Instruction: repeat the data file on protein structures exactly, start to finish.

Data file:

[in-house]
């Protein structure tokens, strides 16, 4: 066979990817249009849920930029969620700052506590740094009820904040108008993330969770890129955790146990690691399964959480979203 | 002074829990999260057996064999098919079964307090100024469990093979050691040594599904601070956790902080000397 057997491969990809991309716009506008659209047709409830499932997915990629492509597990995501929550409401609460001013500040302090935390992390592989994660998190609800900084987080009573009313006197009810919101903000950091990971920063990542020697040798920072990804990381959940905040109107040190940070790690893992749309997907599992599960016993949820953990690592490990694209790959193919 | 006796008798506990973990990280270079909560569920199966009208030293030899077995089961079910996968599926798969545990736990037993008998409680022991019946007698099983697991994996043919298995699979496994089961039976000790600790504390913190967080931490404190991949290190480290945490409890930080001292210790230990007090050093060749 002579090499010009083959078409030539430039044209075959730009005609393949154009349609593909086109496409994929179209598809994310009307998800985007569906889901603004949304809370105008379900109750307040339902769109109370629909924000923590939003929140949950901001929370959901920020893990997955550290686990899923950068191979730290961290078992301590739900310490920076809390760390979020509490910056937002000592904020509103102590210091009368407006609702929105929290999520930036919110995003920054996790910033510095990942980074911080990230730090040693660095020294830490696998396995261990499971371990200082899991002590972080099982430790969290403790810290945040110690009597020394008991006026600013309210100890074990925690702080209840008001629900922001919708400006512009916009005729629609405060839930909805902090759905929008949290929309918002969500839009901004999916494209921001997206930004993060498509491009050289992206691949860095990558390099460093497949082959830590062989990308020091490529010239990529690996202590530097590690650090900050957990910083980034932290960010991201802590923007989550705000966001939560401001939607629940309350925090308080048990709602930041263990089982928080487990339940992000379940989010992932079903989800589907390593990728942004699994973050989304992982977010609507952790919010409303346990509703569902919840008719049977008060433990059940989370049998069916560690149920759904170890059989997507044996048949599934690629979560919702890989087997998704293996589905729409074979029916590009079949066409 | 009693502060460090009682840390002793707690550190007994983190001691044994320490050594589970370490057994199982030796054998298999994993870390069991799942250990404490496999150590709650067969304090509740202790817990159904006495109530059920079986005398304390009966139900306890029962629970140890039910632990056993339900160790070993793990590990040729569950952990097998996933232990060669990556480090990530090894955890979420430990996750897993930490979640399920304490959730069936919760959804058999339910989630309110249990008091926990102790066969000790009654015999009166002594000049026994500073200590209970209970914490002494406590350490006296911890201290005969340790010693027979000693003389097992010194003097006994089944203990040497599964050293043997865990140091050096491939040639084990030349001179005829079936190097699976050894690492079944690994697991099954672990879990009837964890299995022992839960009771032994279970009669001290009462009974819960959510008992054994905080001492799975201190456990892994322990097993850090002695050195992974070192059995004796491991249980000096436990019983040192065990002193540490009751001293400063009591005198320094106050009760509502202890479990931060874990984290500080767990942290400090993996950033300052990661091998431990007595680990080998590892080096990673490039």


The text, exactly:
[in-house]
């Protein structure tokens, strides 16, 4: 066979990817249009849920930029969620700052506590740094009820904040108008993330969770890129955790146990690691399964959480979203 | 002074829990999260057996064999098919079964307090100024469990093979050691040594599904601070956790902080000397 057997491969990809991309716009506008659209047709409830499932997915990629492509597990995501929550409401609460001013500040302090935390992390592989994660998190609800900084987080009573009313006197009810919101903000950091990971920063990542020697040798920072990804990381959940905040109107040190940070790690893992749309997907599992599960016993949820953990690592490990694209790959193919 | 006796008798506990973990990280270079909560569920199966009208030293030899077995089961079910996968599926798969545990736990037993008998409680022991019946007698099983697991994996043919298995699979496994089961039976000790600790504390913190967080931490404190991949290190480290945490409890930080001292210790230990007090050093060749 002579090499010009083959078409030539430039044209075959730009005609393949154009349609593909086109496409994929179209598809994310009307998800985007569906889901603004949304809370105008379900109750307040339902769109109370629909924000923590939003929140949950901001929370959901920020893990997955550290686990899923950068191979730290961290078992301590739900310490920076809390760390979020509490910056937002000592904020509103102590210091009368407006609702929105929290999520930036919110995003920054996790910033510095990942980074911080990230730090040693660095020294830490696998396995261990499971371990200082899991002590972080099982430790969290403790810290945040110690009597020394008991006026600013309210100890074990925690702080209840008001629900922001919708400006512009916009005729629609405060839930909805902090759905929008949290929309918002969500839009901004999916494209921001997206930004993060498509491009050289992206691949860095990558390099460093497949082959830590062989990308020091490529010239990529690996202590530097590690650090900050957990910083980034932290960010991201802590923007989550705000966001939560401001939607629940309350925090308080048990709602930041263990089982928080487990339940992000379940989010992932079903989800589907390593990728942004699994973050989304992982977010609507952790919010409303346990509703569902919840008719049977008060433990059940989370049998069916560690149920759904170890059989997507044996048949599934690629979560919702890989087997998704293996589905729409074979029916590009079949066409 | 009693502060460090009682840390002793707690550190007994983190001691044994320490050594589970370490057994199982030796054998298999994993870390069991799942250990404490496999150590709650067969304090509740202790817990159904006495109530059920079986005398304390009966139900306890029962629970140890039910632990056993339900160790070993793990590990040729569950952990097998996933232990060669990556480090990530090894955890979420430990996750897993930490979640399920304490959730069936919760959804058999339910989630309110249990008091926990102790066969000790009654015999009166002594000049026994500073200590209970209970914490002494406590350490006296911890201290005969340790010693027979000693003389097992010194003097006994089944203990040497599964050293043997865990140091050096491939040639084990030349001179005829079936190097699976050894690492079944690994697991099954672990879990009837964890299995022992839960009771032994279970009669001290009462009974819960959510008992054994905080001492799975201190456990892994322990097993850090002695050195992974070192059995004796491991249980000096436990019983040192065990002193540490009751001293400063009591005198320094106050009760509502202890479990931060874990984290500080767990942290400090993996950033300052990661091998431990007595680990080998590892080096990673490039």